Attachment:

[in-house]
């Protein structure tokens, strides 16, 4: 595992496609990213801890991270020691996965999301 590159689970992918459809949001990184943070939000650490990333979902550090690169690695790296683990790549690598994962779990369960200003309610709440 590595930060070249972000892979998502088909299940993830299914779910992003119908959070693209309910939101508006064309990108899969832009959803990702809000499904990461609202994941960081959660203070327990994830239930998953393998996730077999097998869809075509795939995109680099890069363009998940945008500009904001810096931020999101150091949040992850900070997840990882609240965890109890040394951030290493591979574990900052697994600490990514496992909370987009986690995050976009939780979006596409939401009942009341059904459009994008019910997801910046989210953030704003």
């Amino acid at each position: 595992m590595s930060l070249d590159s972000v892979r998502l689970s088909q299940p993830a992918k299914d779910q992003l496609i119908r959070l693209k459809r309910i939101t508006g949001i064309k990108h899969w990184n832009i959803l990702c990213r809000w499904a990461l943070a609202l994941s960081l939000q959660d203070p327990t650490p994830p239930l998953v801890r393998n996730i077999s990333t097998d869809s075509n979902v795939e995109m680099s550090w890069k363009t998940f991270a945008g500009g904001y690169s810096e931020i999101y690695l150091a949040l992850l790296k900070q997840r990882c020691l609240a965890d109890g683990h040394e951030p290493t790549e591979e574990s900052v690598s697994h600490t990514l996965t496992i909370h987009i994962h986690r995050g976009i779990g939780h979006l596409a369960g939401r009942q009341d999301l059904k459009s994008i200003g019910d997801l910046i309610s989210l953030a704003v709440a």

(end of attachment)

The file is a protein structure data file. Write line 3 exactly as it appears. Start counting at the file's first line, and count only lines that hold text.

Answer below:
């Amino acid at each position: 595992m590595s930060l070249d590159s972000v892979r998502l689970s088909q299940p993830a992918k299914d779910q992003l496609i119908r959070l693209k459809r309910i939101t508006g949001i064309k990108h899969w990184n832009i959803l990702c990213r809000w499904a990461l943070a609202l994941s960081l939000q959660d203070p327990t650490p994830p239930l998953v801890r393998n996730i077999s990333t097998d869809s075509n979902v795939e995109m680099s550090w890069k363009t998940f991270a945008g500009g904001y690169s810096e931020i999101y690695l150091a949040l992850l790296k900070q997840r990882c020691l609240a965890d109890g683990h040394e951030p290493t790549e591979e574990s900052v690598s697994h600490t990514l996965t496992i909370h987009i994962h986690r995050g976009i779990g939780h979006l596409a369960g939401r009942q009341d999301l059904k459009s994008i200003g019910d997801l910046i309610s989210l953030a704003v709440a």